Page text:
The gold standard would be to have an assessment of effectiveness, costs, and cost-effectiveness of all possible interventions across all health problems, and use that as a basis, along with other considerations such as equity and feasibility, to allocate health care money.
The problem is that such an assessment doesn’t exist, and that it would be huge undertaking to obtain it. But it can be done: we will release later this year a comparative assessment of ~150 interventions, mostly preventive ones in non-communicable disease. The same approach could be extended further to curative interventions.
One problem specific for mental health is that the data on effectiveness of interventions is not fantastic. In particular for non-drug interventions the data is pretty weak, while for drug-based interventions the data is suspicious because of manipulation by the pharmaceutical industry.
I realise that what I’m saying is that more research should be done, while the health needs are now. But the research costs only a fraction of what is being spend on health, so a bit of investment there will probably money well spend.
There has certainly been a lot of noise from the mental health interest groups but this is not the best way to make health policy.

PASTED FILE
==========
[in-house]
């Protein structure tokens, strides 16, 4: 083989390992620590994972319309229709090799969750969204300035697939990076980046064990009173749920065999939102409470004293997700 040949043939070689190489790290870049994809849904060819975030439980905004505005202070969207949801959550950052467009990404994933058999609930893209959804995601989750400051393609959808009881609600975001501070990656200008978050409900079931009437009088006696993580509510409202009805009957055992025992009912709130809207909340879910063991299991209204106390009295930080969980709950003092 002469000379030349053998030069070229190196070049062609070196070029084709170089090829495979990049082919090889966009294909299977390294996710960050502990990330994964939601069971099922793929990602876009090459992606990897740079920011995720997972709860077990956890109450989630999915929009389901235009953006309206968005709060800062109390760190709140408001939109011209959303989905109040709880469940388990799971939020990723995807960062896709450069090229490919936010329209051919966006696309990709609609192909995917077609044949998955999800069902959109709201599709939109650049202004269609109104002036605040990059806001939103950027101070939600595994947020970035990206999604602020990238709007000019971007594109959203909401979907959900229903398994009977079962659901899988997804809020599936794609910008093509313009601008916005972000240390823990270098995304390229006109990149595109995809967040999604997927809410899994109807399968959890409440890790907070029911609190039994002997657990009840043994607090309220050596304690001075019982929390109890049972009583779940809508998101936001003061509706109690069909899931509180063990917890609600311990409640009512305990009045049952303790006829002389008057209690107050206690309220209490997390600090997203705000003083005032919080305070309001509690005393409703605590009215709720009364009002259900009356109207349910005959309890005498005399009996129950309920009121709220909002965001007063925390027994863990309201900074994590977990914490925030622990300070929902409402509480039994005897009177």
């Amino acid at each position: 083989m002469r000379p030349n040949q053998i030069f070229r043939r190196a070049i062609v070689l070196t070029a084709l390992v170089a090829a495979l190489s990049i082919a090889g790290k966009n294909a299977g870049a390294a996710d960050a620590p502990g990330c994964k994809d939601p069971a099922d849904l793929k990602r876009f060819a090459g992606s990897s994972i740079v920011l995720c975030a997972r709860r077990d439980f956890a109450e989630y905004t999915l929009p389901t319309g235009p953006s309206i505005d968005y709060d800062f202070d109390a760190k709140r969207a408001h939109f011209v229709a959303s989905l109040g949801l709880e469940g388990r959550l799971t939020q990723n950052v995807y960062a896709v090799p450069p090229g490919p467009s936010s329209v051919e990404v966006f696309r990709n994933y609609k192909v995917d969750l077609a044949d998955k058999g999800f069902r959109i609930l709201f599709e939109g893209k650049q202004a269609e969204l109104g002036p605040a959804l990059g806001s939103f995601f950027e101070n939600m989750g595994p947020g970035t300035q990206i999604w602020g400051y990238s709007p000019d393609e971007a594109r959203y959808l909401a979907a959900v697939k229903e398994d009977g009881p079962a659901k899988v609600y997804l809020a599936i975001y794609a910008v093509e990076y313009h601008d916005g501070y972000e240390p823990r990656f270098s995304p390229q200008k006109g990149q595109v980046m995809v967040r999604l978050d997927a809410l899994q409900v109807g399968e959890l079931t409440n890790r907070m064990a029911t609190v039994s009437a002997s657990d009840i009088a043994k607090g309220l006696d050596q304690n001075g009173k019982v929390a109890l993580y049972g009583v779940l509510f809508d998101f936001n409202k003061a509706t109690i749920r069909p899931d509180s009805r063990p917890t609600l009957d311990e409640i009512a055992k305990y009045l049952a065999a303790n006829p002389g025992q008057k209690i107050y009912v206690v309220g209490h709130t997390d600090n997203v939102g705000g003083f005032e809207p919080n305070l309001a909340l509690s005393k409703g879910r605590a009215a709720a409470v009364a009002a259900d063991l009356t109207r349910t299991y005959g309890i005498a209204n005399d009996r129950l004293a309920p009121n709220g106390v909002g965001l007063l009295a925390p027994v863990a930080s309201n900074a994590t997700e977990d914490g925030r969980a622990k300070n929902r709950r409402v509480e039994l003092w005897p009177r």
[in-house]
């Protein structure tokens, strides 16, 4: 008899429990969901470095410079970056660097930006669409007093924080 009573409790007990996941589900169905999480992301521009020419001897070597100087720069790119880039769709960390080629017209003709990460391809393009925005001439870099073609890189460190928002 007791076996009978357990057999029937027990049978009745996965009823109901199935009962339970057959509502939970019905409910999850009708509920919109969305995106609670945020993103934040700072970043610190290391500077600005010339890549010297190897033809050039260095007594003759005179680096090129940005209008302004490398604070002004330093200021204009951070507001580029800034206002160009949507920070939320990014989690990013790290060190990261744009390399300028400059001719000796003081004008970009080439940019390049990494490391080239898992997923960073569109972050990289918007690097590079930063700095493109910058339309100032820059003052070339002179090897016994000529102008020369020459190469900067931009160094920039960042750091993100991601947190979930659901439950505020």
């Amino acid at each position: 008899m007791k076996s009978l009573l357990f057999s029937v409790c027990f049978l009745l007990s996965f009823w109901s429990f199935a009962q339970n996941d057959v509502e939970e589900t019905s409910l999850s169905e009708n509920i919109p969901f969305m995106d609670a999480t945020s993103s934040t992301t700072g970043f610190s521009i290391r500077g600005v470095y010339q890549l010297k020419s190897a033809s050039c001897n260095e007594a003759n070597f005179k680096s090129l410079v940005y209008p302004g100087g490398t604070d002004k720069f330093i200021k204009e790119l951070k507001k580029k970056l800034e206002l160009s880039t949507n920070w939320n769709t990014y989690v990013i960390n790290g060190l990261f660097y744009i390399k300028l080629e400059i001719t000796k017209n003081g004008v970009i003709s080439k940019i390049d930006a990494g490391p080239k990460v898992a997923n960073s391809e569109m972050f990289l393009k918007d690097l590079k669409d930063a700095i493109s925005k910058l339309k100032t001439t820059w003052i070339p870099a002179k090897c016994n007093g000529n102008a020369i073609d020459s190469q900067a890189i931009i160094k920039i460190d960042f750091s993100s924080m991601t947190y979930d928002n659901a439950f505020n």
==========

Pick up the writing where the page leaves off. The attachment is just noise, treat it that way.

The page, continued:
It seems curious for the position of Australian of the year to have been used in this way.
It seems curious that one person’s particular program has been the focus of so much interest and indeed so much funding – Is there not a conflict of interest?
The sector’s main complaint seems to be that they are 12 or 13% of the burden of disease that only 6% of the health dollar. Counting things this way is a bit simple, especially given comorbidities, and is likely to end up with a total of 180% of the health dollar, if you see what I mean.
Rural people will probably support or at least feel okay about the coalition’s plan to cut back the money to GP superclinics but not to e health.
Despite the reservations about the feasibility of a uniform e health system, confidentiality etc etc, e health has very much to offer rural and remote areas and it has to be funded.
Professor David Penington, Melbourne University:
I applaud Patrick making the most of the opportunity. The mindset of ALP thinking has always tended to be control of institutions by bureaucratic processes and this is why the whole reform agenda has been preoccupied with external control of hospitals.
Labor planners have great difficulty in getting their minds around how to handle developments with are primarily community based, except where this can be handled through central dictates, such as pronouncements in preventive strategies. (The one exception was Gough Whitlam’s Australia Reconstructed in 1973).
Mental health was very poorly handled by the Reform Commission and disappeared from the reform priorities, as did aged care, except where it could be said to be involved in the allocation of money for ‘sub-acute’ hospitals and more nursing home beds (again a preoccupation with institutions). The key issue is health care for the elderly in and near their homes wherever possible, with a major investment in community nurse practitioners. Other issues of primary care which have been largely ignored include existing community health centres (State establishments now to come under the Commonwealth in some way) and needle and syringe and other programs for illicit drug strategies.